This ISX CM871 and ISM CM876 engine control systems are electronically operated fuel control systems that also provide many operator and vehicle features.
The base functions of the control system include fueling and timing control, limiting the engine speed operating range between the low and high idle set points and reducing exhaust emissions while optimizing engine performance. The system also controls the engine brakes and the aftertreatment system.
The control system uses inputs from the operator and sensors to determine the fueling and timing required to operate at the desired engine speed and at the required emissions level.
The electronic control module (ECM) is the control center of the system. It processes all of the inputs and sends commands to the fuel system, vehicle and engine control devices.
The ECM performs diagnostic tests on most of the circuits and will activate a fault code if a problem is detected in one of these circuits. Along with the fault code identifying the problem, a snapshot of the engine operating parameters at the time of the fault code activation is also stored in the ECM memory.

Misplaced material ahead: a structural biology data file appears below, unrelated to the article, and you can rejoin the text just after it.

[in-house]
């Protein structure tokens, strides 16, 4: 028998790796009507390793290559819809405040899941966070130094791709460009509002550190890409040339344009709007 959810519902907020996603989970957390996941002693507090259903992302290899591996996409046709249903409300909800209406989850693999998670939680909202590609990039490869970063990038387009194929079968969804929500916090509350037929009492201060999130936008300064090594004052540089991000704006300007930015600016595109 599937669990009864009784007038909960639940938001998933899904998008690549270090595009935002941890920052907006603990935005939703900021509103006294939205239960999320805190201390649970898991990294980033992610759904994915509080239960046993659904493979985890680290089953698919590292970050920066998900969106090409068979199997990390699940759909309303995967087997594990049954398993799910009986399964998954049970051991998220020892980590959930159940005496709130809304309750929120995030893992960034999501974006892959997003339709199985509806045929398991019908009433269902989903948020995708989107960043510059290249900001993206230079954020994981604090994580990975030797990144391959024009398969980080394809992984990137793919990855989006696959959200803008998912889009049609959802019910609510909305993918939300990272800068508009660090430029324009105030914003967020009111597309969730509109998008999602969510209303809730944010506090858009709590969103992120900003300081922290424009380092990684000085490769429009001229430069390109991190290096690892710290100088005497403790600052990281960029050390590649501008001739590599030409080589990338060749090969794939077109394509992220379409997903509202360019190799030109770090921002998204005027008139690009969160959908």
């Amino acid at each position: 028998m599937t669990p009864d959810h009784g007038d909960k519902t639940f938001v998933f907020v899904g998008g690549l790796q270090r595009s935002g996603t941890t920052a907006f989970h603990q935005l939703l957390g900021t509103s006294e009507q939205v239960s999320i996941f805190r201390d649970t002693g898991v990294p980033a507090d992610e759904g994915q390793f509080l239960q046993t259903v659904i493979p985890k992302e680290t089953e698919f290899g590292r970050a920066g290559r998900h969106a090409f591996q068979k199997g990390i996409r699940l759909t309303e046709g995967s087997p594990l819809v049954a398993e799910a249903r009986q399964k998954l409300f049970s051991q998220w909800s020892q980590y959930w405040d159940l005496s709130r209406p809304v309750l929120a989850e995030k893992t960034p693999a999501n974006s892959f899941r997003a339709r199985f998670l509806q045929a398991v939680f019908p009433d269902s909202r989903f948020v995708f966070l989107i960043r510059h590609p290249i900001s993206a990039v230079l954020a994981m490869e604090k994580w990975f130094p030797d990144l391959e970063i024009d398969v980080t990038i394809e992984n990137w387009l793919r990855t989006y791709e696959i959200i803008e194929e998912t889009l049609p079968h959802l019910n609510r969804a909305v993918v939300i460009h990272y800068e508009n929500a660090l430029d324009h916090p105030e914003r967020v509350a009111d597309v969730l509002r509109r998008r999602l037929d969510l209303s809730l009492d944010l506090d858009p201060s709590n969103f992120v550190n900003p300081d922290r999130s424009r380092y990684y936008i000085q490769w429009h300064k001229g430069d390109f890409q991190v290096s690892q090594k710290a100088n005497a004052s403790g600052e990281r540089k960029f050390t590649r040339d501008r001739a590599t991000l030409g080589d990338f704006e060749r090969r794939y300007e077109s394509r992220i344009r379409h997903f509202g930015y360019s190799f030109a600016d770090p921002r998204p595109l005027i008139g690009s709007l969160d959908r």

Active fault codes will cause a diagnostic lamp to activate to signal the driver a fault code has been activated.
The ECM can communicate with electronic service tools and some other vehicle controllers (such as transmissions, ABS, ASR, electronic dash displays and so on) through the SAE J1939 datalink or the SAE J1708 datalink.
Some vehicles and equipment will have SAE J1939 networks on them that link many of the “smart” controllers together. Vehicle control devices can temporarily command engine speed or torque to perform one of its functions (that is, transmission shifting, anti-lock braking and so on).
The control system utilizes a number of sensors to provide information about the engine operating parameters. These sensors include:
The control system also monitors the following sensors in the aftertreatment system: